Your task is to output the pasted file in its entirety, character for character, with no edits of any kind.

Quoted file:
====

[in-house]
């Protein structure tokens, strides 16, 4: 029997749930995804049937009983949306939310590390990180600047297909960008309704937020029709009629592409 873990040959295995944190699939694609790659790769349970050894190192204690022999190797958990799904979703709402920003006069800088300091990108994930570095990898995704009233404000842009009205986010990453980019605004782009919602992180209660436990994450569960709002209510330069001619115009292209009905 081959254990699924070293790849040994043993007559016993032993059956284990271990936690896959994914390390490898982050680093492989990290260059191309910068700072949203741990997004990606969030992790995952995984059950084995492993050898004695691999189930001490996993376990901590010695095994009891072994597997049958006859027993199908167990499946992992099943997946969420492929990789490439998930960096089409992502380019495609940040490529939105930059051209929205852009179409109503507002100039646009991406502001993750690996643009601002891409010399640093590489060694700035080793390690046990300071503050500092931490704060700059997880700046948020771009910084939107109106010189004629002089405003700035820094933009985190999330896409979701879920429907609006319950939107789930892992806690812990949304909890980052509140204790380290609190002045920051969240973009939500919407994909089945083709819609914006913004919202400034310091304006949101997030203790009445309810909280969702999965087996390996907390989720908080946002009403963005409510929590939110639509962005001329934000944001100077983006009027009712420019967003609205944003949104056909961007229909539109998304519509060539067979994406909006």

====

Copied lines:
[in-house]
């Protein structure tokens, strides 16, 4: 029997749930995804049937009983949306939310590390990180600047297909960008309704937020029709009629592409 873990040959295995944190699939694609790659790769349970050894190192204690022999190797958990799904979703709402920003006069800088300091990108994930570095990898995704009233404000842009009205986010990453980019605004782009919602992180209660436990994450569960709002209510330069001619115009292209009905 081959254990699924070293790849040994043993007559016993032993059956284990271990936690896959994914390390490898982050680093492989990290260059191309910068700072949203741990997004990606969030992790995952995984059950084995492993050898004695691999189930001490996993376990901590010695095994009891072994597997049958006859027993199908167990499946992992099943997946969420492929990789490439998930960096089409992502380019495609940040490529939105930059051209929205852009179409109503507002100039646009991406502001993750690996643009601002891409010399640093590489060694700035080793390690046990300071503050500092931490704060700059997880700046948020771009910084939107109106010189004629002089405003700035820094933009985190999330896409979701879920429907609006319950939107789930892992806690812990949304909890980052509140204790380290609190002045920051969240973009939500919407994909089945083709819609914006913004919202400034310091304006949101997030203790009445309810909280969702999965087996390996907390989720908080946002009403963005409510929590939110639509962005001329934000944001100077983006009027009712420019967003609205944003949104056909961007229909539109998304519509060539067979994406909006």